First impressions can be a right bugger. You try and put your best foot forward and something happens and suddenly you’re that guy who’s known for taking his pants off and running screaming from the job interview. Nobody stops to think that your arachnophobia and the large spider that was crawling over your thighs might have had something to do with it. No, you’re just a loony.
This all has a point. First impressions of the BlackBerry Passport around the Stuff offices were almost universal. Comments on the phone’s size, shape and overall looks were tossed about and they were not very positive. Not all of the things said about the Passport were incorrect but enough were that we felt bad about our first impressions – we’re seeing things from the side of the man with no pants, so to speak.
The BlackBerry Passport is a very square handset, featuring the extremely odd resolution of 1,440 x 1,400. This is where the first impression comes in, for folks used to the the rounded rectangle industry standard that proliferates. The Passport’s square display is extended at the bottom by the QWERTY keyboard/touchpad, making this one of the larger phones we’ve ever handled.
In typical BlackBerry style, the Passport is a sturdy device all round. The smooth rear, non-removeable panel is emblazoned with the BlackBerry logo while the whole phone is edged with a thick strip of metal along the sides, with a thinner strip across the top and bottom edged bordered by black plastic.
The headphone port resides at the top and the charge port, a standard microUSB is at the bottom with the speaker vents. The review handset we used came with the textured plastic cover that removed our worries about the smooth rear panel causing a slip with one-handed manipulation of the phone. It does add a fair amount of thickness to the handset but it’s chunky regardless so the extra peace of mind is worth it.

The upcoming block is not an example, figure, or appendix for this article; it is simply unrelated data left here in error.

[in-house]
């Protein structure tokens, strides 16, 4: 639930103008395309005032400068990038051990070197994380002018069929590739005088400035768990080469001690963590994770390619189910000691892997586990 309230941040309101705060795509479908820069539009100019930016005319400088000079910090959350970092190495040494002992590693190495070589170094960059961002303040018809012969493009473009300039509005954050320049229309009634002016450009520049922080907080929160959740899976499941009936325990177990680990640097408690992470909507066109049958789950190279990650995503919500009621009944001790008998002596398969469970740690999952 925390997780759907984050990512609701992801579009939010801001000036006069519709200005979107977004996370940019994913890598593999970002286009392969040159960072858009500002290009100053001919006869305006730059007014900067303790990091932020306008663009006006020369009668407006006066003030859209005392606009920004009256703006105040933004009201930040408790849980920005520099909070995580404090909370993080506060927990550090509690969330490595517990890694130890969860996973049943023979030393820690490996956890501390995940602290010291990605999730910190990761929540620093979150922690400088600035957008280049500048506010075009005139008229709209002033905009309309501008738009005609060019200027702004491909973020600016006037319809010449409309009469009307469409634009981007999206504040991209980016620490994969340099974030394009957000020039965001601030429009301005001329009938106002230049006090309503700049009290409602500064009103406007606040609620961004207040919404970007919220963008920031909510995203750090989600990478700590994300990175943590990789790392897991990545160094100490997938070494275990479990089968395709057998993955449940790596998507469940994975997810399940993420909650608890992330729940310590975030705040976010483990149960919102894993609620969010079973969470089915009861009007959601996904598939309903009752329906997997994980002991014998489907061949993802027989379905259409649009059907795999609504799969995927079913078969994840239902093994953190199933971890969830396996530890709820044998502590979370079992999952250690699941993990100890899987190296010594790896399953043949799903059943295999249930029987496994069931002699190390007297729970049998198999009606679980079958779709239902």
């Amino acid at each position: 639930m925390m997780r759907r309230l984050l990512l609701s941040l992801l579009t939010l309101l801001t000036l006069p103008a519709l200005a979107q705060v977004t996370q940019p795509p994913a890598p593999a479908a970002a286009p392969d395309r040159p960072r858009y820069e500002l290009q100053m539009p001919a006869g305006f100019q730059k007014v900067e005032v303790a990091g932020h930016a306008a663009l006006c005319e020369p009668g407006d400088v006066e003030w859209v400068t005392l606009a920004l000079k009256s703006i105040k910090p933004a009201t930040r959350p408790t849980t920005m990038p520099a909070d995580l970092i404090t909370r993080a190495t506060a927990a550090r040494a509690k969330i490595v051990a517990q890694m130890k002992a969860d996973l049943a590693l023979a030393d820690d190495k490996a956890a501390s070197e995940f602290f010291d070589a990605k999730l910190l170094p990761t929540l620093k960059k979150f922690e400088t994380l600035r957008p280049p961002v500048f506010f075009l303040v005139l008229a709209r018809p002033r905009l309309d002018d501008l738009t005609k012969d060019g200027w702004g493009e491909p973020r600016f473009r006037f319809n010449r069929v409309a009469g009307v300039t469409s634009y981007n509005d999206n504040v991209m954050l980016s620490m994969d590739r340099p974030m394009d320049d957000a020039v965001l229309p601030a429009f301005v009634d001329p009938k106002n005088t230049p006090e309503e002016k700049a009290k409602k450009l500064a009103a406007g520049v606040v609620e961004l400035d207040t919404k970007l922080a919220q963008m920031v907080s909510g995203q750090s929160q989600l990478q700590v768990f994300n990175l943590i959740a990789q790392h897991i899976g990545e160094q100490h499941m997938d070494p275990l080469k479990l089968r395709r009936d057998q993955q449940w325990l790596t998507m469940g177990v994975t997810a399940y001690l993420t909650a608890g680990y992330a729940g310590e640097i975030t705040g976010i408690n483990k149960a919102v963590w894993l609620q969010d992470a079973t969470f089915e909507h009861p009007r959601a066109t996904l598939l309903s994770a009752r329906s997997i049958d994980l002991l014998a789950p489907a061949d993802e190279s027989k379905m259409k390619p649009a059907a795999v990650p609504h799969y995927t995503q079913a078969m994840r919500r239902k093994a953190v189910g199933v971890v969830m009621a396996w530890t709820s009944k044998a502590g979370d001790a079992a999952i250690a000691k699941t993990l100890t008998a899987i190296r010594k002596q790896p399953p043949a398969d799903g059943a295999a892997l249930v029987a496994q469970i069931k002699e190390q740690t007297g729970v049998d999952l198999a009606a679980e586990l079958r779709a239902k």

Chipset/CPU: Snapdragon 801/2.26GHz Krait 400 (3GB RAM)
Storage: 32GB, up to 128GB external
Camera: 13MP (4,128 x 3,096), OIS, autofocus, LED flash/2MP (front)
Connectivity: WiFi 802.11 a/b/g/n/ac, Bluetooth 4.0 LE
Battery: 3,450mAh Li-Ion, non-removable
Operating System: BB OS 10.3
SIM Card: Nano-SIM
Features: QWERTY keyboard
Dimensions: 128mm x 90.3 x 9.3
The Passport is a weird-looking phone, there’s no doubt about that, and that makes it easy to overlook the fact that the company has packed in some of the heaviest-hitting hardware that we’ve seen in a BlackBerry. Ever. The Snapdragon 801 and 3GB of RAM are just the starting point, there’s 32GB of storage and the option to add more are just the start.
BlackBerry OS 10.3 runs like a greyhound after a mechanical rabbit on the hardware, there’s no hitching when swiping between the Hub and whichever apps you have running. BBM and BlackBerry’s other apps like Story Maker, and Blend are installed from the start, as are LinkedIn, Facebook, Twitter, Box and Dropbox as well as Foursquare. Just the thing for the up-and-coming business person. For other apps, you have access to the Amazon Appstore which gives you access to some Android-ish apps as well. It’s not quite Google Play but it’ll get the job (mostly) done.
BlackBerry have also included a rather nifty 13MP camera which has optical image stabilisation and an LED flash. It’s not up to the standard set by LG and Sony in recent releases but it’s not far behind either. And then there’s that full-on physical QWERTY keyboard…
But you’re not going to like it if you’re used to using your phones one-handed. It’s just not possible, unless you have the sort of mitts that deserve the title. Most use will come from having the Passport grasped at the bottom, with your thumbs ticking away on the QWERTY keyboard – it’s designed for the stereotypical high-powered-but-tech-impaired executive but in practise the two-handed method is comfortable and fast when you’re sending messages and emails upon which hang the fate of the company.
Attempt the same thing one handed and the combination of physical keyboard and intelligent pre-empting of word choices means that you will be sending garbled messages attempting to hold the Passport in a single hand. But at least the keyboard acts as a touchpad so you’ll at least be able to scroll with a single hand.
The BlackBerry Passport is going to attract its share of funny looks, outright hatred and affection. It’s definitely not for everyone though and those who are used to a more consumer device, like the majority of Android phones, will find it too businesslike for their liking. But it’s also a shining example of a BlackBerry phone done right – if it’d been released some time ago folks would have gone gaga over it. Even now they still might and they’re right to do so.